Friday, January 23, 2015

Tired Hands: how does a small brewery achieve cult status?

    The queue in this picture started forming before 11:30 on a Sunday morning last September, outside a small brewery in Ardmore, Pennsylvania.  The Tired Hands Brewery would open its taproom at noon, at which time it would sell bottles--22 oz. bombers, it appeared--limit of two per person, at a rate of $25 for the pair.  The beer, lost my notes but pretty sure of this, was a barrel-fermented saison with the improbable name of The
Emptiness Is Not Eternal.  Ingredients included sorrel, dandelion pedals, and wildflower honey.  Brewery staff had something like 250 bottles on hand to sell and that represented the entire batch--when the 125th person in the line  bought his or her two bottles, that was it until the brewers might feel like making another batch. Now this is what most folks would call a cult brewery, like Black Raven in Seattle, Russian River in Santa Rosa, etc.
    Got back to Tired Hands  recently, and saw crowds waiting for seats early on a Saturday afternoon; no limited releases, just there for what was on tap.  I had heard they had impassioned followers, and got to wondering what makes a cult brewery tick, besides great beer?  Is it the longest lines at the most prestigious festivals, like the GABF or the main festival in one's state?  I found a fine blog post written last September by the owner of Modern Times Brewing near San Diego, Jacob.  "Let me be blunt," he writes,"there simply is not room for an infinite number of standard production breweries (like Modern Times), and even if there were, it would make for a boring beer scene."
   Jacob describes four business models he considers under-utilized in craft brewing, and places Tired Hands by name in one of them.  The models are (1) a business modeled after the cult winery, tasting room and shipments to paid subscribers, no distribution to other sales outlets; (2) the gastrobrewpub, where an upscale dining experience is the main draw; (3) the single-brand brewer (Mac and Jacks in Redmond and Trumer in Berkeley are the cited examples, although each makes styles other than their flagship amber and pilsner, respectively; and (4) the style specialist, building a reputation on brewing within a particular sub-genre of beer.  He lauds Tired Hands and one or two others as"focused on saisons and brett-spiked beers", although that example would not exhaust the category.  In our area, we have brewers who focus us German lager styles (Chuckanut, Orlison, Alpine come to mind) and the more mainstream abbey styles of Belgium (Sound, Ramblin; Road, Wander). Other ways to define a niche could include cask-only dispensing (Machine House Brewing) and organic brewing (Laurelwood, Elliott Bay, Aslan).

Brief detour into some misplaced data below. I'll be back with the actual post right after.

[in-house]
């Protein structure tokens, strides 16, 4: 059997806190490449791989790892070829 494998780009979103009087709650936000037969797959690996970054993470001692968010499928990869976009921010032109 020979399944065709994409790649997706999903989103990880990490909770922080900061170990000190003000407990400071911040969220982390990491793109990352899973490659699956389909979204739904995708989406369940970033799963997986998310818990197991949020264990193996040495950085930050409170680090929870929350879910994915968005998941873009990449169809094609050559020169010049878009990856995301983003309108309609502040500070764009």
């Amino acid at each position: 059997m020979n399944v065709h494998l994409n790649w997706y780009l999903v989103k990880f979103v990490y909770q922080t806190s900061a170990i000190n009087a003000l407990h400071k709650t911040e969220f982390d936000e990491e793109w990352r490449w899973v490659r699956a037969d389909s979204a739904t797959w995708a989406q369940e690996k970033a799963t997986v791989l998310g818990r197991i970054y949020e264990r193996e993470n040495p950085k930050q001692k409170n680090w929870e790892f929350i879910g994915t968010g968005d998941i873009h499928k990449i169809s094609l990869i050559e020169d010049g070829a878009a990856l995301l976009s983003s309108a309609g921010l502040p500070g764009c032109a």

So what kind of tap list was Tired Hands running a few days ago?  Well, they had three IPAs on hand, called Luminescent, There Is Light,and There Is Dark.  I started out at a lower hop-point, with a Gose called Fickle Constitution (3.75% abv).  The process is described as
follows:  After the grains are steeped in the initial boil, the wort is cooled to around 115 degrees F and held at that point overnight to enable the lactobacillus to launch fermentation in a souring process.  The brewer then pitches the yeast, house ale yeast, to move on to dry fermentation.
   All this takes place in a seven-barrel system shoehorned into the back of the taproom, in a space converted from a doctor's office. The owner, Jean Broillet IV, is building a twenty-barrel system a few blocks away that will make life somewhat easier for brewers and waitstaff alike. Yes, there is food to go with the beer; bread baked daily on the premises (!) and charcuterie and pickles from local producers.  I enjoyed a couple of slices of this bread (sourdough, of course) with a bit of finocchiona to go with the Gose, a bright, clear, tart beer.
   The next treat was a glass of Apparent Ego Yard Sale, the eminently trademarkable name of their strong Berliner Weisse (7.2%).  Again, souring had been launched by the eager lactobaciilus that comes right off the hulls of the barley grains, and the dry fermentation was continued with the house ale yeast.  More bread, with an excellent dill pickle this time, readied my palate for the Apparent Ego etc. This had a cloudy gold look, a very floral aroma, a nice flavor of apricots on the tongue, and a long-lasting pleasant aftertaste.
    Tired Hands had announced limitations on growler fills on their website around the holidays.  Another aspect of cult brewing is creating a notion of shortage--there's only so much of this beer on hand, folks; when it's gone it's gone for months.  But here in the third week of January, I saw several customers getting two or three growlers filled.  Perception of limited supply drives demand, yes, economists?
(Visited 9/21/14, 01/16/15)

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